Tuesday, June 15, 2010

On the Gulf

I don't have much comment on the President's speech except that he's right to use it to start shifting the discourse, a discourse that has long ago shifted for those who care about the environment but is coming late or maybe never to those who don't question the destruction of our planet through the pillaging of its very finite fossil fuels.

On this other hand, this moving piece by David Kurtz in Talking Points Memo lays bare the reality about the Gulf of Mexico, that it's been under assault and ruination long before this endless nightmare spill:
The Gulf is not a pristine environment. If your only exposure to the Gulf has been on the beaches of Florida, you might convince yourself that the Gulf is a deep blue aquatic wilderness. But as you travel west, the beaches give way to the marshes of the Mississippi delta, which are crisscrossed by oil and gas pipelines, manmade canals, and flood control levees. Further west, in Texas, the beaches reemerge, but shipping canals, giant refineries, and petrochemical factories persist. Over the horizon, in the Gulf itself, thousands of oil and gas wells pump night and day.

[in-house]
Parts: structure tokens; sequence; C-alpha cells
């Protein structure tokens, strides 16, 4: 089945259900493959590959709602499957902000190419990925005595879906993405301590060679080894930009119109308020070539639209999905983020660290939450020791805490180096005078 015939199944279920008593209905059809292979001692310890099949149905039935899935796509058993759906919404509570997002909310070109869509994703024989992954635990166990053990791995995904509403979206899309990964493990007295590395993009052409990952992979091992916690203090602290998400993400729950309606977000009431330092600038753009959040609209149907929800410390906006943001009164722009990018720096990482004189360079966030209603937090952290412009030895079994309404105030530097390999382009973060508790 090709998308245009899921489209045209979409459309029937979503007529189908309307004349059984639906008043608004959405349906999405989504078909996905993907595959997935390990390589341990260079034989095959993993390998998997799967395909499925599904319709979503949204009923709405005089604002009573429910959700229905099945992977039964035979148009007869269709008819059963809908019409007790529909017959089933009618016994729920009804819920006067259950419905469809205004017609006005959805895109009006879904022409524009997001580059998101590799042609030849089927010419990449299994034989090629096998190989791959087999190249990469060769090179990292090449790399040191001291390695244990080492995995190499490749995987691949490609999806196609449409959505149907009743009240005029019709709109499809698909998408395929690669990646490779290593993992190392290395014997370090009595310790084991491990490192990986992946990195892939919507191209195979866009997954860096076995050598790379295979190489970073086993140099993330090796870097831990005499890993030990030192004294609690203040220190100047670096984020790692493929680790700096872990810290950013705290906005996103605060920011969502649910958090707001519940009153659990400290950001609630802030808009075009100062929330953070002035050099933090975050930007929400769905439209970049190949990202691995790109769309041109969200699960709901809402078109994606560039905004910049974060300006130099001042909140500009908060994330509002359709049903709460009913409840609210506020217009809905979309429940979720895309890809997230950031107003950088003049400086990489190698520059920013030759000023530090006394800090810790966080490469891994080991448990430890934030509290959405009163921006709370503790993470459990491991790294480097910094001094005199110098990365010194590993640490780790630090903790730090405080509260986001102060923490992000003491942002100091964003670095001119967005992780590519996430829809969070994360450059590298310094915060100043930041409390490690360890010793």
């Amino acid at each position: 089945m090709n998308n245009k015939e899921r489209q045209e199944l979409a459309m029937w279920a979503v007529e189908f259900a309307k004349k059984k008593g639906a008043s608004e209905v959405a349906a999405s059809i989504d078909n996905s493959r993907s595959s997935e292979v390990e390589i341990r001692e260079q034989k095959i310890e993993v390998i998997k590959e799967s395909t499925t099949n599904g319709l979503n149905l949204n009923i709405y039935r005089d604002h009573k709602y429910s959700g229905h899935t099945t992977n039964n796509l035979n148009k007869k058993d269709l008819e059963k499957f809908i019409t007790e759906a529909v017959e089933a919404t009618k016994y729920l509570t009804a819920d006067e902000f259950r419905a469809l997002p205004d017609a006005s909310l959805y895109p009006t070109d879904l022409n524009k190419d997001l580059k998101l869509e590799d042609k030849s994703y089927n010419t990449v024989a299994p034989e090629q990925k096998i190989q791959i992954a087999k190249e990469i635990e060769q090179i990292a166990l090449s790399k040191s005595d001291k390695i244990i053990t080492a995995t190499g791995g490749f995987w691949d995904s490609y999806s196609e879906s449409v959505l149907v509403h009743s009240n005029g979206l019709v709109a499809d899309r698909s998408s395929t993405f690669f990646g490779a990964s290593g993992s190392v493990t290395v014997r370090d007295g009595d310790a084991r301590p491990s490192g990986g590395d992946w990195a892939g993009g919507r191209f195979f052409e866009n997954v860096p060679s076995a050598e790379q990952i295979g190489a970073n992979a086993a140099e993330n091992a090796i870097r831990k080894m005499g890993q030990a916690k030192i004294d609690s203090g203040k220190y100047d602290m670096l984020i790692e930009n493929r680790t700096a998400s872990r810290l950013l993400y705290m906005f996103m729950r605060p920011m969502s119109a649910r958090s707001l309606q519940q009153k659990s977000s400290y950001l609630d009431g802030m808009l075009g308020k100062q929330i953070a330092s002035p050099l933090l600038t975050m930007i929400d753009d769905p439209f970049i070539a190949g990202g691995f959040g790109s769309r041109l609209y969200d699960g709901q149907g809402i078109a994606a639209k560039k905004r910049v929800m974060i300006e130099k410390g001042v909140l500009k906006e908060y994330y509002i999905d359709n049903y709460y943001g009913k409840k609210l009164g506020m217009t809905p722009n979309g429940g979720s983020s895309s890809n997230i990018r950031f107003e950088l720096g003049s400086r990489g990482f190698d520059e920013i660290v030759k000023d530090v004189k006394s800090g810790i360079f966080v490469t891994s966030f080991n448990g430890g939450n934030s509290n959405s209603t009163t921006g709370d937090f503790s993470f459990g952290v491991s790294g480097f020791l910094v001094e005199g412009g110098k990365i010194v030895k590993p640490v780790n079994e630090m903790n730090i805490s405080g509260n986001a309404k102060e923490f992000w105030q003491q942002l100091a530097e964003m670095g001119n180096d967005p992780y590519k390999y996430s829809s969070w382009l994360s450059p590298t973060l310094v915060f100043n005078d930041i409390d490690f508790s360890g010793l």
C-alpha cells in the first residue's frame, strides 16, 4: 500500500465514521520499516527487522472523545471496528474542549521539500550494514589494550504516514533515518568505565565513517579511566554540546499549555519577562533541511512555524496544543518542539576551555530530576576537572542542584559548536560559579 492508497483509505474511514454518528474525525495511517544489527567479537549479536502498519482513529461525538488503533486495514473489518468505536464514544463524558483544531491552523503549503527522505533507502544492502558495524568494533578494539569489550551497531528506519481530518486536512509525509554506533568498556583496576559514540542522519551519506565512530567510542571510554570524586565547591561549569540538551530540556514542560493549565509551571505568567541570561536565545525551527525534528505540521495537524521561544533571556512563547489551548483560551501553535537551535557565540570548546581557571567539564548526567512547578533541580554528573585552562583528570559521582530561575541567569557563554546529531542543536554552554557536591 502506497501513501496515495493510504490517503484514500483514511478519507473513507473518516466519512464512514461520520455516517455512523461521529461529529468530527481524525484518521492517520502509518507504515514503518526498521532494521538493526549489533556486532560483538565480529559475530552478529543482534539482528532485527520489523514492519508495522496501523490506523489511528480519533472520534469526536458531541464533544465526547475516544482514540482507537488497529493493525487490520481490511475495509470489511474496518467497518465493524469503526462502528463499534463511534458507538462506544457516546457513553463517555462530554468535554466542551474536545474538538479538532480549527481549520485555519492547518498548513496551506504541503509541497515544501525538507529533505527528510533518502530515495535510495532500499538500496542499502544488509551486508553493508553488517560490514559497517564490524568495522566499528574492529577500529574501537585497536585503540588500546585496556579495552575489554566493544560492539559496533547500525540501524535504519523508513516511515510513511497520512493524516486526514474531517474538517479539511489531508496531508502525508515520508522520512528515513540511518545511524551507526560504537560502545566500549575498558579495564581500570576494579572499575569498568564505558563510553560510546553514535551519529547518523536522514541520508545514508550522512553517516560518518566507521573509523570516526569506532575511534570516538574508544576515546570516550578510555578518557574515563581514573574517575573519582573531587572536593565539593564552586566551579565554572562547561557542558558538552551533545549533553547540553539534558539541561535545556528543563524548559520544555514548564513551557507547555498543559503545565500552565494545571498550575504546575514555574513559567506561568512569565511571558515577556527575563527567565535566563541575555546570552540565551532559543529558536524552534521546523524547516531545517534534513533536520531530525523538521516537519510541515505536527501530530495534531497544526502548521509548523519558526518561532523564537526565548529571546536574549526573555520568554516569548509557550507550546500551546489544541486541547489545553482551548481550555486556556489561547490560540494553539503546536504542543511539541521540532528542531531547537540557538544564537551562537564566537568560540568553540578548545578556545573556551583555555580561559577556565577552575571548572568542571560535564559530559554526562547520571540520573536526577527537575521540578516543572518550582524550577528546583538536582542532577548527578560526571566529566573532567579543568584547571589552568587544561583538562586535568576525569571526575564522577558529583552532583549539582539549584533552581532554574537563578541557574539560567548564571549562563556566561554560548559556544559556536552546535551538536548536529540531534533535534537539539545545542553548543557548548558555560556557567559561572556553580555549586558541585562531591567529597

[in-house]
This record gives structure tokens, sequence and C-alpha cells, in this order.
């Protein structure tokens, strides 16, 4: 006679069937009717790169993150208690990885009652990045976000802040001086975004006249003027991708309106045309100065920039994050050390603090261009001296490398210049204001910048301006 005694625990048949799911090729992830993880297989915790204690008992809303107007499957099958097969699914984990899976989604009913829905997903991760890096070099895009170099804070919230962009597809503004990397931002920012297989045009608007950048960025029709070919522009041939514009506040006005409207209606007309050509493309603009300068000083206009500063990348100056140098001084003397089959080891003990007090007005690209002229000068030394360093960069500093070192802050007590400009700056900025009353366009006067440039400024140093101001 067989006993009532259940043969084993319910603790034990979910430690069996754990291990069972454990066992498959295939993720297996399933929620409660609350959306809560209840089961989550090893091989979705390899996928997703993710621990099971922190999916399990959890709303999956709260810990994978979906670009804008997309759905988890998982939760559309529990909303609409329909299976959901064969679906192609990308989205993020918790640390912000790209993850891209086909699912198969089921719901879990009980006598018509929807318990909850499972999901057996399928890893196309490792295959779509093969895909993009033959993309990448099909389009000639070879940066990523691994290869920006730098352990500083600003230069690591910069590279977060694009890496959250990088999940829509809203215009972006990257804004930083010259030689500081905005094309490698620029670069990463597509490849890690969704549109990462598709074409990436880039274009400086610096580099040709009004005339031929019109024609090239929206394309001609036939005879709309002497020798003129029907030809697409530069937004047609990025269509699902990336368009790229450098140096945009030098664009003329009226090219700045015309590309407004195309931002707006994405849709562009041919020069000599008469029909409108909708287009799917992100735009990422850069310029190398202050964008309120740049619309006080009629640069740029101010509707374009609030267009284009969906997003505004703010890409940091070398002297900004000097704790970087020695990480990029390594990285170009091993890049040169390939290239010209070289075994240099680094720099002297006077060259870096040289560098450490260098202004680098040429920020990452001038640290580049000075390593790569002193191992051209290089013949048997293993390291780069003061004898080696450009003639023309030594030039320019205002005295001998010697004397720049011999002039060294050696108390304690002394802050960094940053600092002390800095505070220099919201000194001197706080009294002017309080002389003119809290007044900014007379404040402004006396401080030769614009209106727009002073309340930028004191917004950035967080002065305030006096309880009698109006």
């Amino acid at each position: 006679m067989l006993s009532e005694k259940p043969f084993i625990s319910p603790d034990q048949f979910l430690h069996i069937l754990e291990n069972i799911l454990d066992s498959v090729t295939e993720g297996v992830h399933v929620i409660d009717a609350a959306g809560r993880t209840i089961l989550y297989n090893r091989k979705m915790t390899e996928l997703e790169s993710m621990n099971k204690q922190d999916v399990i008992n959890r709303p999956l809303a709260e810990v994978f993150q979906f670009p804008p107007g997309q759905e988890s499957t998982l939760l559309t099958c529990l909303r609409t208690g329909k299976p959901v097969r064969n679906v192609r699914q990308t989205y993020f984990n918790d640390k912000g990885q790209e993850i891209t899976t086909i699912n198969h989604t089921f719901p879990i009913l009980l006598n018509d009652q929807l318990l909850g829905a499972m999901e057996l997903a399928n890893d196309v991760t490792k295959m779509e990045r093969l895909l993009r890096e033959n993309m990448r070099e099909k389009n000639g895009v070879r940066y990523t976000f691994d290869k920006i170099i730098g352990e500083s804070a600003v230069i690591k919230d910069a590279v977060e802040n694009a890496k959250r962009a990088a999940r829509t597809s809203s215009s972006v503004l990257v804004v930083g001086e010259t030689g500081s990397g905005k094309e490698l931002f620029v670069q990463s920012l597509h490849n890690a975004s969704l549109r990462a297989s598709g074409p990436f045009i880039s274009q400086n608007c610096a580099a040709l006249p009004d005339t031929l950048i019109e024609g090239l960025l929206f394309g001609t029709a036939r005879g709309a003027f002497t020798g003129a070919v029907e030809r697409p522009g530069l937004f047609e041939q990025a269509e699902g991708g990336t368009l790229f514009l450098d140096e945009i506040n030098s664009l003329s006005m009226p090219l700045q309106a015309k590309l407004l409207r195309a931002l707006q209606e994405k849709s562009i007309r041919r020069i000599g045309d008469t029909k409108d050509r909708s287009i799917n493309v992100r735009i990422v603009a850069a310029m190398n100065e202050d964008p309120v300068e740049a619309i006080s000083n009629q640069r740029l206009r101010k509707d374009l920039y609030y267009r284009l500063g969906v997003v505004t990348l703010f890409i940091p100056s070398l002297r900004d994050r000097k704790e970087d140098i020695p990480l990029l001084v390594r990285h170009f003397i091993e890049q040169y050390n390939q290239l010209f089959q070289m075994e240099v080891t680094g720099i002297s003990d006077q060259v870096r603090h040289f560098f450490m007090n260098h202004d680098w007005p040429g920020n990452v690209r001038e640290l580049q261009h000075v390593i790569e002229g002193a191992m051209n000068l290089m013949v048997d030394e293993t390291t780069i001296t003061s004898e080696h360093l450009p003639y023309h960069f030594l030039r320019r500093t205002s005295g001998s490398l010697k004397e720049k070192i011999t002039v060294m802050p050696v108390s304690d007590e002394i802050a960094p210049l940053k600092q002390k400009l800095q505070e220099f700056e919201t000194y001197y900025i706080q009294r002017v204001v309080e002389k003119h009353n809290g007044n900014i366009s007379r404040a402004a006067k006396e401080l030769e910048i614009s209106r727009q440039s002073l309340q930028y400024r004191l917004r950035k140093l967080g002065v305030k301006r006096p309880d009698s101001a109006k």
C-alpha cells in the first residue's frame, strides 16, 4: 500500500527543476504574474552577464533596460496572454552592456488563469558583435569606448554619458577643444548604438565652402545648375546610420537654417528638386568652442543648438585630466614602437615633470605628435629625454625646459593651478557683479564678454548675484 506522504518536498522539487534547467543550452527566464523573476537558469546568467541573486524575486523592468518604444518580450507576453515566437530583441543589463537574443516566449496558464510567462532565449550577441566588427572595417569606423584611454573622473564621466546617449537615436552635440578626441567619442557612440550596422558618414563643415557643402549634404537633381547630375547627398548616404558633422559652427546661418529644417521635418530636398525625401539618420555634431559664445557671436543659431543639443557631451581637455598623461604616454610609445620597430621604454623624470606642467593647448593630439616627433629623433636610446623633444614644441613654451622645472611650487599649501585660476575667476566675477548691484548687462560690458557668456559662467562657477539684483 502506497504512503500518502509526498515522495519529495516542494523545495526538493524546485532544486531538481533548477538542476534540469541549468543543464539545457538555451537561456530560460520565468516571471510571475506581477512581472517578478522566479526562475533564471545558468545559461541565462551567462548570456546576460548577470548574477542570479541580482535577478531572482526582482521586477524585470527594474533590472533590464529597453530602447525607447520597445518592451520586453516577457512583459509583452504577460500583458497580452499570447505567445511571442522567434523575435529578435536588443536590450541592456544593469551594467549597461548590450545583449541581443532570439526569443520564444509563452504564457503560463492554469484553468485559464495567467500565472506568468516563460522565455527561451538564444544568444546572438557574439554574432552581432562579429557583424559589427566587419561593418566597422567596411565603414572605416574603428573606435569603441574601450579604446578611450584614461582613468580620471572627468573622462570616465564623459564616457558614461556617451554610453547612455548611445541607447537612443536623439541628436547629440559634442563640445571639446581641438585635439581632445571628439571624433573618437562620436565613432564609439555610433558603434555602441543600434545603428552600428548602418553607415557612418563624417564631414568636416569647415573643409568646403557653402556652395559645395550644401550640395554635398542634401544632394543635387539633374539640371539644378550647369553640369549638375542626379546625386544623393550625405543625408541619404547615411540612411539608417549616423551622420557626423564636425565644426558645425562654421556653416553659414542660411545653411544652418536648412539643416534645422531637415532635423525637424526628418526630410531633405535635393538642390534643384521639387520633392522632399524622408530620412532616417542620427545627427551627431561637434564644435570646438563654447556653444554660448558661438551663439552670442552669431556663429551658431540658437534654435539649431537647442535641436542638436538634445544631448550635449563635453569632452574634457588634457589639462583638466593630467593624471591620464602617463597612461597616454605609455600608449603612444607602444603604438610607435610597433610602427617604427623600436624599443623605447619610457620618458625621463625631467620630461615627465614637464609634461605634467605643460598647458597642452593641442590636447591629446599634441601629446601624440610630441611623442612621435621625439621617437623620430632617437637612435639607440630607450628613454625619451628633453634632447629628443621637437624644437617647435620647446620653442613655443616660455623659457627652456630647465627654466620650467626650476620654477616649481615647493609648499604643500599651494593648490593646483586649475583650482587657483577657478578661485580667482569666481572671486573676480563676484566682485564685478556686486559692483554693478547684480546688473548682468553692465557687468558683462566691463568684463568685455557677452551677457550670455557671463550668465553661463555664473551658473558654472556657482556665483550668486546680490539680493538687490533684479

The Deepwater Horizon disaster is as organic a product of human processes in the Gulf as Hurricane Katrina was a product of natural processes. Shipping, flood control, and natural resource extraction have taken a nearly century-long toll on the coast. The Gulf has been abused, exploited, fouled and taken for granted for so long and with such consistency that the shock and horror over this one incident becomes in its own way a salve for our consciences.
LinkCan our Earth ever be made right?

While we're still on it?

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